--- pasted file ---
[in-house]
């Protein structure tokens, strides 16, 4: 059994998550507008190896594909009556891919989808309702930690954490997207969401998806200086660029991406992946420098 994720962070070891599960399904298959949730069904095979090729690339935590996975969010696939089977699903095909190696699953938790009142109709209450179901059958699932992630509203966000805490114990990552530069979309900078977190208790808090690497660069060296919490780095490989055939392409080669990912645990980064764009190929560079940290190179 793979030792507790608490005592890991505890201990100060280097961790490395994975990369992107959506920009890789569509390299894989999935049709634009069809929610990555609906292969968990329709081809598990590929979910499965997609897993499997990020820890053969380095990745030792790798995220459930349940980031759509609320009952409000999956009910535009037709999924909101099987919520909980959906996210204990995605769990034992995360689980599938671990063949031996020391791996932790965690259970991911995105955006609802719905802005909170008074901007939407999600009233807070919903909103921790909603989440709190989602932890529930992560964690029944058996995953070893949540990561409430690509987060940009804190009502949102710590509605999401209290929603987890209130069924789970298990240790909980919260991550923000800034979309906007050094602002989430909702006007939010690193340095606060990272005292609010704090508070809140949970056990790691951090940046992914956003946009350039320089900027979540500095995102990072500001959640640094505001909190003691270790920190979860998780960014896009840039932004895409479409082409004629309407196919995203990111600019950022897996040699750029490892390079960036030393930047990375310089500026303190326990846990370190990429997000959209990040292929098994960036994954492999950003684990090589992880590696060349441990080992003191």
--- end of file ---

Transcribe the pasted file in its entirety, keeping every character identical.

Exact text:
[in-house]
């Protein structure tokens, strides 16, 4: 059994998550507008190896594909009556891919989808309702930690954490997207969401998806200086660029991406992946420098 994720962070070891599960399904298959949730069904095979090729690339935590996975969010696939089977699903095909190696699953938790009142109709209450179901059958699932992630509203966000805490114990990552530069979309900078977190208790808090690497660069060296919490780095490989055939392409080669990912645990980064764009190929560079940290190179 793979030792507790608490005592890991505890201990100060280097961790490395994975990369992107959506920009890789569509390299894989999935049709634009069809929610990555609906292969968990329709081809598990590929979910499965997609897993499997990020820890053969380095990745030792790798995220459930349940980031759509609320009952409000999956009910535009037709999924909101099987919520909980959906996210204990995605769990034992995360689980599938671990063949031996020391791996932790965690259970991911995105955006609802719905802005909170008074901007939407999600009233807070919903909103921790909603989440709190989602932890529930992560964690029944058996995953070893949540990561409430690509987060940009804190009502949102710590509605999401209290929603987890209130069924789970298990240790909980919260991550923000800034979309906007050094602002989430909702006007939010690193340095606060990272005292609010704090508070809140949970056990790691951090940046992914956003946009350039320089900027979540500095995102990072500001959640640094505001909190003691270790920190979860998780960014896009840039932004895409479409082409004629309407196919995203990111600019950022897996040699750029490892390079960036030393930047990375310089500026303190326990846990370190990429997000959209990040292929098994960036994954492999950003684990090589992880590696060349441990080992003191």